Rewards follow clear web strategy

Working with the public and private sectors over an extended period during which web and digital technology has developed rapidly has given us an insight into the implications of strategic decision making.

In large organisations achieving any sort of agility in web presence is a rare thing. It seems to us that it has most often been achieved when the organisation in question breaks the web function down into components and has the vision to ensure that the different elements of the organisation genuinely take responsibility for the development and deployment of their own content. This approach runs against the grain in organisations where centralised decision making is the norm.

One of the fatal mistakes made by businesses of all types, but especially public sector bodies, is seeing websites are primarily a technology responsibility. In fact the web stopped being primarily about technology way back, yet for far longer technicians retained control, often with a level of responsibility for content and influence over its presentation way beyond their skill set.  Meanwhile those organisations with broader vision can still struggle with the real potential for devolved content management, their vision becoming hidebound by centralised administration and a lack of enabling skills and the failure to deal with imperial office politics.

Very few print rooms are asked by their clients to oversee the content of publications or to pass opinions on whether it’s appropriate to use imagery. Of course not, it’s a ridiculous notion – but that’s what organisations do with their web presence as a matter of routine.

In the local government sector the results are even worse. The adoption of standards based on futile attempts to anticipate the market and a false premise of ‘equal access’ has driven presentation toward the lowest common denominator and stifled innovation. The continued perception of the web as a ‘one off’ capital item, rather than a constantly developing revenue budget has also mitigated against progress. UK Government websites have reached a new low in presenting public information while ticking a myriad of boxes already out-of-date at first deployment. There are some signs of hope where the public authority is not the legal carrier, but it will take a major change of mindset to address the stasis.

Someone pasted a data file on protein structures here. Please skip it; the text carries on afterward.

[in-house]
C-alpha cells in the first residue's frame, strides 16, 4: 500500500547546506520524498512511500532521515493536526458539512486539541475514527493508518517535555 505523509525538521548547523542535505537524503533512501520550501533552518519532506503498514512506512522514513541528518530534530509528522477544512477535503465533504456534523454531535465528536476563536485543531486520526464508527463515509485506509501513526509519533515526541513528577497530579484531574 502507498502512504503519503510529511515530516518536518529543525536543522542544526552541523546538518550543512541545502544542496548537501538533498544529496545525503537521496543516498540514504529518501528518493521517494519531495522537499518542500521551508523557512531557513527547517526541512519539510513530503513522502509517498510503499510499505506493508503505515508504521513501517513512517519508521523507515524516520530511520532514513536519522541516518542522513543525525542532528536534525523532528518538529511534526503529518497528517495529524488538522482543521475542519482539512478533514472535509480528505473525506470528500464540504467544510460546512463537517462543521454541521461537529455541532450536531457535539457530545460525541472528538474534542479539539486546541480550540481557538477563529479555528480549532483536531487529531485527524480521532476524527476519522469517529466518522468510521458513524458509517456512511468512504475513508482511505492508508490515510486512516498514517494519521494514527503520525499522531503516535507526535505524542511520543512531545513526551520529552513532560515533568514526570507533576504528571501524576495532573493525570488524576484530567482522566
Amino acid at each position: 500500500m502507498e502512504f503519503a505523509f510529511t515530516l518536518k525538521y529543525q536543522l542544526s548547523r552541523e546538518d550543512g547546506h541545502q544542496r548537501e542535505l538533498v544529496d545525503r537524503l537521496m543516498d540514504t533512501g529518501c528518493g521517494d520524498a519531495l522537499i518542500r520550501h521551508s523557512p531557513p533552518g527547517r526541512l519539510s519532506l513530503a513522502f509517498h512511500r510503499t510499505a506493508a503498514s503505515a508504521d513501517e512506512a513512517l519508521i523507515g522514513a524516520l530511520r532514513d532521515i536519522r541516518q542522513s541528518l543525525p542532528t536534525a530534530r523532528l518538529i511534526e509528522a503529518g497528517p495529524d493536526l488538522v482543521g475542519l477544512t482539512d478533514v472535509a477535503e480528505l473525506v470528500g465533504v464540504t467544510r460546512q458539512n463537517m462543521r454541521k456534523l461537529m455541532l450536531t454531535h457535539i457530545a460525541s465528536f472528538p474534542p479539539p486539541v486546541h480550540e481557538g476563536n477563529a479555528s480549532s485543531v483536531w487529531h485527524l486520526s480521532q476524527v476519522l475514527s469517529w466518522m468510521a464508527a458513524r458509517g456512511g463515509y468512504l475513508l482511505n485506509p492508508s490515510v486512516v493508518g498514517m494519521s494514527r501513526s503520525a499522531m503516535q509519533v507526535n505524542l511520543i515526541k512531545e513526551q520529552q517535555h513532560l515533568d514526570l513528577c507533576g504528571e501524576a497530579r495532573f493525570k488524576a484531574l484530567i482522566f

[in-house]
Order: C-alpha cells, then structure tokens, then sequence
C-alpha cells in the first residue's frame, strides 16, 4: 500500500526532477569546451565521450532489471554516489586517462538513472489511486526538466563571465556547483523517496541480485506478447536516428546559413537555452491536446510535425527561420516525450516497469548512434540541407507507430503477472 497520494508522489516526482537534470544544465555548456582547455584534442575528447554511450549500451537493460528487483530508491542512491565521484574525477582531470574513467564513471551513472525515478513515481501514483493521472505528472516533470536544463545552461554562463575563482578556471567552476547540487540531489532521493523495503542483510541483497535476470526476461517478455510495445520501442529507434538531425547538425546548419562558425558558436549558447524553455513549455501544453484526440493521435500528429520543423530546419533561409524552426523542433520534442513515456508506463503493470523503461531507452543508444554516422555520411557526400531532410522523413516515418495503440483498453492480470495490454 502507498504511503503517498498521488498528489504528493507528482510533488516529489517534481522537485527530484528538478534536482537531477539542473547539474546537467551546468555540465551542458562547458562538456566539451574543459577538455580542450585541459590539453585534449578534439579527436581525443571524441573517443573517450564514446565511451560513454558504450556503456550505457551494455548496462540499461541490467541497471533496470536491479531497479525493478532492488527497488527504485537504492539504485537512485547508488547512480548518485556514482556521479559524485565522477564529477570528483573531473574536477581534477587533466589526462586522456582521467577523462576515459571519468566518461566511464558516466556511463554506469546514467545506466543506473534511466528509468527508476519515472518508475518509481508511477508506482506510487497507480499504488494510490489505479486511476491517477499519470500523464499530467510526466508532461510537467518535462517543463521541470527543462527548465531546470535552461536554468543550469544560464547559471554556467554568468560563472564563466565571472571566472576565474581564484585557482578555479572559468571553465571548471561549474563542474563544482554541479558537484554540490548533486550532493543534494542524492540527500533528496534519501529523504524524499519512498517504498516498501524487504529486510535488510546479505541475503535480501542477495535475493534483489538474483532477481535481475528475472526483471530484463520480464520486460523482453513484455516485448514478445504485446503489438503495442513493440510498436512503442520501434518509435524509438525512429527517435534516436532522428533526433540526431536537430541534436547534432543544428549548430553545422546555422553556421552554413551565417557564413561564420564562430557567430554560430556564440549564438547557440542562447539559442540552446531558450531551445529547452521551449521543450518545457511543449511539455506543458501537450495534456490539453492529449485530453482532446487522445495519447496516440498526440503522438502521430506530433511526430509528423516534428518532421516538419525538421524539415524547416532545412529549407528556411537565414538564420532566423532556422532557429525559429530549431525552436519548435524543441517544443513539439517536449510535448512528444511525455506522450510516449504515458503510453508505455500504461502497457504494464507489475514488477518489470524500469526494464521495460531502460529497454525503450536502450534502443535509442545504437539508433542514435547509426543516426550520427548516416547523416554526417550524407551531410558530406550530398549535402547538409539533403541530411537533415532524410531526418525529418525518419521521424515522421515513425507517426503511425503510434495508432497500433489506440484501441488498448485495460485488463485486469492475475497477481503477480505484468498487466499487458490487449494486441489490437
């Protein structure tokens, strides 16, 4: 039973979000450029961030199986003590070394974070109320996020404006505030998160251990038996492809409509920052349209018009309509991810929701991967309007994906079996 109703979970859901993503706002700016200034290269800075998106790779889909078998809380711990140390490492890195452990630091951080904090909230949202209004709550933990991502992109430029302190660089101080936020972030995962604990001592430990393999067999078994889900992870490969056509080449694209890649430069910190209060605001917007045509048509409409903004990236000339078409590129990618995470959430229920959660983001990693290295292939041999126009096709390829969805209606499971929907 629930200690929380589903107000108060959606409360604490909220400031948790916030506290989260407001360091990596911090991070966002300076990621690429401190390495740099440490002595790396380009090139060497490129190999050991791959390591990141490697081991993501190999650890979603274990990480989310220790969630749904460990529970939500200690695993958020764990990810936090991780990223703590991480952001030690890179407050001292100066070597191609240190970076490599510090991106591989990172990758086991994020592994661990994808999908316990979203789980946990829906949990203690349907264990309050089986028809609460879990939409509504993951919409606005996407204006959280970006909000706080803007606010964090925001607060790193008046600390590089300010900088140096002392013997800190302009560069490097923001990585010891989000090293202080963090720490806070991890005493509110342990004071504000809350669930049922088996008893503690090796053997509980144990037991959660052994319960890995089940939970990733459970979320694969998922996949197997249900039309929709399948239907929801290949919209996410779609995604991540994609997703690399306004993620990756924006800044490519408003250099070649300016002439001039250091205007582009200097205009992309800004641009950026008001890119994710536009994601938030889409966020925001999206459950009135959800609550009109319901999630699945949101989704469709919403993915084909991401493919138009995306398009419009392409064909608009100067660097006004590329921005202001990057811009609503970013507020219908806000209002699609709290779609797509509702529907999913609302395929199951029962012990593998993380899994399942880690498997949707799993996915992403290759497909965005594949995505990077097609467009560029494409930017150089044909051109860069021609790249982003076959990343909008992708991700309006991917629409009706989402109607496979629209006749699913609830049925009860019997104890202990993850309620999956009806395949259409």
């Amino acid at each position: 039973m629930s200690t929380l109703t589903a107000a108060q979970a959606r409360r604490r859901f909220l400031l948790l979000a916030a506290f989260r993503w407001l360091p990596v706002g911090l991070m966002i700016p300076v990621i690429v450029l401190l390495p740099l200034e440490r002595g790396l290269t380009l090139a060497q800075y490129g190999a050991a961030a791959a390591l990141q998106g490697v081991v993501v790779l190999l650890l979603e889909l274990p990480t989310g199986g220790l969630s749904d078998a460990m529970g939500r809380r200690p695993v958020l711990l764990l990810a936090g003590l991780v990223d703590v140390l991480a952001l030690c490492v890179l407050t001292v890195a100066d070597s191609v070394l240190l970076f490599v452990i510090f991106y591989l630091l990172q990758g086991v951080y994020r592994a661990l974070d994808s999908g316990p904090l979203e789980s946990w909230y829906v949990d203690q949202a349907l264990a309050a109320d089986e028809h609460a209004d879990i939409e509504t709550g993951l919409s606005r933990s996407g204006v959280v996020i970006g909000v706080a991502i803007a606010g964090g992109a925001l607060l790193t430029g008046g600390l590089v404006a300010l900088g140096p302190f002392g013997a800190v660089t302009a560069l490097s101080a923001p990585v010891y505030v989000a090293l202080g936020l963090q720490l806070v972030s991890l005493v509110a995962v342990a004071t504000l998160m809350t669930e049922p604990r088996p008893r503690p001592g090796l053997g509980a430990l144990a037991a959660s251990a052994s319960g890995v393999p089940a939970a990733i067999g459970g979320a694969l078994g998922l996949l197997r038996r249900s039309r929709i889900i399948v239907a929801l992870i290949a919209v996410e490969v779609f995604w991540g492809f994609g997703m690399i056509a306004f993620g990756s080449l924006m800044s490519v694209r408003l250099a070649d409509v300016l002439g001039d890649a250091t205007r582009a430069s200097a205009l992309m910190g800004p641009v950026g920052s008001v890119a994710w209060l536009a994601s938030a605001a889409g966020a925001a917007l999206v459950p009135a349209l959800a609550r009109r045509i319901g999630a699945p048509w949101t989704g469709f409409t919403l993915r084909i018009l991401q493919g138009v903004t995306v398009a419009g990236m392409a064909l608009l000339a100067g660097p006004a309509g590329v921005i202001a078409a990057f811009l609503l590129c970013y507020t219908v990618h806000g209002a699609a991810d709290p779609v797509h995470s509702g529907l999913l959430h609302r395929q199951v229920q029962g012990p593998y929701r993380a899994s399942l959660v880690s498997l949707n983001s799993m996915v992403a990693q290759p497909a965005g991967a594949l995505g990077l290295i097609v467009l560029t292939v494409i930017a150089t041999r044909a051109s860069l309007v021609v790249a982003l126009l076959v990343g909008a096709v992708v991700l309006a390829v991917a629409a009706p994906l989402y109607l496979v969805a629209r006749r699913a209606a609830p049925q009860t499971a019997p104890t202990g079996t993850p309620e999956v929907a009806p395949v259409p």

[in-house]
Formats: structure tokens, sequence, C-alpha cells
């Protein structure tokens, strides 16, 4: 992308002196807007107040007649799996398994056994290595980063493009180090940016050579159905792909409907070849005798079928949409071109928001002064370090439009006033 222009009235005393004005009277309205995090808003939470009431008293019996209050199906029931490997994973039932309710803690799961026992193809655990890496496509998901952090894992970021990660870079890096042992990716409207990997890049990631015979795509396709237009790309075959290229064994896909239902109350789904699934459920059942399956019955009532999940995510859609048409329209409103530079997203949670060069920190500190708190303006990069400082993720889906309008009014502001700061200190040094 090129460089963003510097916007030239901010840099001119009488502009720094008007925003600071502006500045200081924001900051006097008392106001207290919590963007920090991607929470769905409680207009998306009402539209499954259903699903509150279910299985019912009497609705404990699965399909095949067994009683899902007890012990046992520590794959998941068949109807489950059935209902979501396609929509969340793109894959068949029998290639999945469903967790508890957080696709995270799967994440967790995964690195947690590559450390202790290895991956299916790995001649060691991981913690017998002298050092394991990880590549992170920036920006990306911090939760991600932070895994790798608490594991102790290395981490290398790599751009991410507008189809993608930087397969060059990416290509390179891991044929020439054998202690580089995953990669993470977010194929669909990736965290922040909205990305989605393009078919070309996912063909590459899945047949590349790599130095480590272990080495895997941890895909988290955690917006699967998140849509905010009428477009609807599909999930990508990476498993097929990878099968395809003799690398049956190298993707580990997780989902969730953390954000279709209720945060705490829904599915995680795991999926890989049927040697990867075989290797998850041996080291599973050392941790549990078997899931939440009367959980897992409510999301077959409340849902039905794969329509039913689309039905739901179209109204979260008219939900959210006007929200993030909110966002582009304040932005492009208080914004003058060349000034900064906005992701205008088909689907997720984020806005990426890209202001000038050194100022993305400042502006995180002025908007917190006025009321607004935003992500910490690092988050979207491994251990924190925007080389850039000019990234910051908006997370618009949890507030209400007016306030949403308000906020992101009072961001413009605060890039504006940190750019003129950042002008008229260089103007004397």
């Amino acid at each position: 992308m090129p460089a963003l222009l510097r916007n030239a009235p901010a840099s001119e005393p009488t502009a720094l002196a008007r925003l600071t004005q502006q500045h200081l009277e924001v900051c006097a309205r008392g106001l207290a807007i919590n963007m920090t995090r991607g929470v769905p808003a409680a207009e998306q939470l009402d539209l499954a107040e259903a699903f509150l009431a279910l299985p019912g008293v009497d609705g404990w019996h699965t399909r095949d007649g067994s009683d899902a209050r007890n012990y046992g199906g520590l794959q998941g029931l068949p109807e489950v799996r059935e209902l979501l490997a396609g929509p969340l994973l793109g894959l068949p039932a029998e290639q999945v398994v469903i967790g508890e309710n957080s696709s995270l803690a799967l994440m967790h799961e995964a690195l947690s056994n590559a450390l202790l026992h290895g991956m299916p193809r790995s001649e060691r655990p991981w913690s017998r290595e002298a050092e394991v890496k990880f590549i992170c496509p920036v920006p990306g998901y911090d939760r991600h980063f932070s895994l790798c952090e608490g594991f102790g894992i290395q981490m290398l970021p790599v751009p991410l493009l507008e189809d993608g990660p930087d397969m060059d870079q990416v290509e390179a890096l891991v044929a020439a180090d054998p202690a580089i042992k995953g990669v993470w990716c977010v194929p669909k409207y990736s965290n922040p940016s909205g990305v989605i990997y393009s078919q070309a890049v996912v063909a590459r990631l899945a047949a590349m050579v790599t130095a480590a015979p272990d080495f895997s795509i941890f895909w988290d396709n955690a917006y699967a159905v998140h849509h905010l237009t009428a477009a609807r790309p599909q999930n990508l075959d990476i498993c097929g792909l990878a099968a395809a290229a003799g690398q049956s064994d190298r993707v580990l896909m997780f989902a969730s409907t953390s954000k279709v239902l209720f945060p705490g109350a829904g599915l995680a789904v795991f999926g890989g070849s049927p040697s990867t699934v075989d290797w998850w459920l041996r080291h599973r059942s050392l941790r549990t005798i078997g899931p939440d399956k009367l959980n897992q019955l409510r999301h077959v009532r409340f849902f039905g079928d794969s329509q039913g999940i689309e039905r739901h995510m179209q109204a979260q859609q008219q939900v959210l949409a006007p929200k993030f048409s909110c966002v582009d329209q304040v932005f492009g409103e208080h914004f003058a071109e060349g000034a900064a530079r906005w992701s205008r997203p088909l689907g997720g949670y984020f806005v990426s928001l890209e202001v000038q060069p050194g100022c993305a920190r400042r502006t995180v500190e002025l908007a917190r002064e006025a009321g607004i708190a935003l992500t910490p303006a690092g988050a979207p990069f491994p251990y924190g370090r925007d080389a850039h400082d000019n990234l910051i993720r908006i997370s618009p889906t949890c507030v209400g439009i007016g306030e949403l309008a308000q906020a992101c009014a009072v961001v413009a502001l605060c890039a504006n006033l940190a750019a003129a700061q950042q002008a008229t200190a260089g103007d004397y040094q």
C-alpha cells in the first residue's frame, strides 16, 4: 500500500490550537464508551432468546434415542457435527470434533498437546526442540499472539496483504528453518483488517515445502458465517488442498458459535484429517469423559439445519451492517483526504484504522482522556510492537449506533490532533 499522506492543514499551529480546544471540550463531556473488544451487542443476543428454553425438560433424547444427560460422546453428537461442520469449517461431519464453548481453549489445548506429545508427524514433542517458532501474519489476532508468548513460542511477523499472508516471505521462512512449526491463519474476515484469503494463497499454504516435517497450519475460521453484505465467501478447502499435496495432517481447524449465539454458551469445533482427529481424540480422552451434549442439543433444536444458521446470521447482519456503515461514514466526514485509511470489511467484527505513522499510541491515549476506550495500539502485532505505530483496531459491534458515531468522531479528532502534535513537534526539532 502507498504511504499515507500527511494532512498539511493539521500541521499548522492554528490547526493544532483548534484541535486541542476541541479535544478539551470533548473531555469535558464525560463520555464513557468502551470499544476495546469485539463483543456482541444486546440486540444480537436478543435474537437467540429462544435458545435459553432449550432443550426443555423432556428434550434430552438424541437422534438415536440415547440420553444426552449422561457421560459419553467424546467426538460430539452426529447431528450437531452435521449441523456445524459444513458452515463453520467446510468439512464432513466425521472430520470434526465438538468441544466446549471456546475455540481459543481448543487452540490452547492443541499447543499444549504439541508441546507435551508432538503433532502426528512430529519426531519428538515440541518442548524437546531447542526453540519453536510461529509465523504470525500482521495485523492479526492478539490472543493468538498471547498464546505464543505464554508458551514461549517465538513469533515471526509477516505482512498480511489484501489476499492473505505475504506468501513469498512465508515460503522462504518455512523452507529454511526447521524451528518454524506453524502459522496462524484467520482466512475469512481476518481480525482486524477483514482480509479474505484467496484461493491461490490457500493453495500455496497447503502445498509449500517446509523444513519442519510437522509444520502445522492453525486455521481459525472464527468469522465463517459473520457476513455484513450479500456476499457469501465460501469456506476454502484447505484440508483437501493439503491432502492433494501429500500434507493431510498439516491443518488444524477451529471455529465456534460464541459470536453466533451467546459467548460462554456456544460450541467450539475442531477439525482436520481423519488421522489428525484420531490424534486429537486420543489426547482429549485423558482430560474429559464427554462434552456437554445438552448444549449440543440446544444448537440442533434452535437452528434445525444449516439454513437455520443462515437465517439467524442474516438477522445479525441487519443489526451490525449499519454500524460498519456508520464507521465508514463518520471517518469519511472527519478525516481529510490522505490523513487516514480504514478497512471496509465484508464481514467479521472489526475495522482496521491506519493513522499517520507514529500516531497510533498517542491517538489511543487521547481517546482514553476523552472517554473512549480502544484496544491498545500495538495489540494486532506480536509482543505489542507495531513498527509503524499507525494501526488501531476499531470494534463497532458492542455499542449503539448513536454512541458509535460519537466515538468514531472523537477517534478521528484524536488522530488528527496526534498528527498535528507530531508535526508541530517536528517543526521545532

Where organisations have moved with the market and adapted their web presence to available technology they have put themselves ahead of the game. The rapid take up of open source CMS, WordPress, led to an expansion in the after-market offering tools, templates, themes and serious tools for online business. Now the market leader at a canter, WordPress may lack the security features to create comfort for the carriers of large scale personal information databases, but the range of tools now available now permit the combination of horses-for-course CMS technology to address different elements of the web presence of a large organisation. Of course being the market leader will itself make WordPress more and more of a target for attack – something their future releases will need to address.

Crucially for SMEs, web platforms can now deliver rapid deployment without large capital outlay and can deliver ‘mobile-first’, SEO-optimised solutions with minimal technical involvement. This should make it more obvious that the essential ingredients of success are: an understanding of the audience, engaging content, a clear set of aims and the roles the site must fulfil and, most importantly, a strategy. Everything else – online brand guidelines, the platform, the content plan, house style guides, resourcing, budgets, technology decisions and tools flow from strategy. Understanding that addressing the website every couple of years just won’t do anymore is a good start.


Public Impact helps all kinds of business develop and implement strategic plans for web and digital communications. Contact us here to find out more.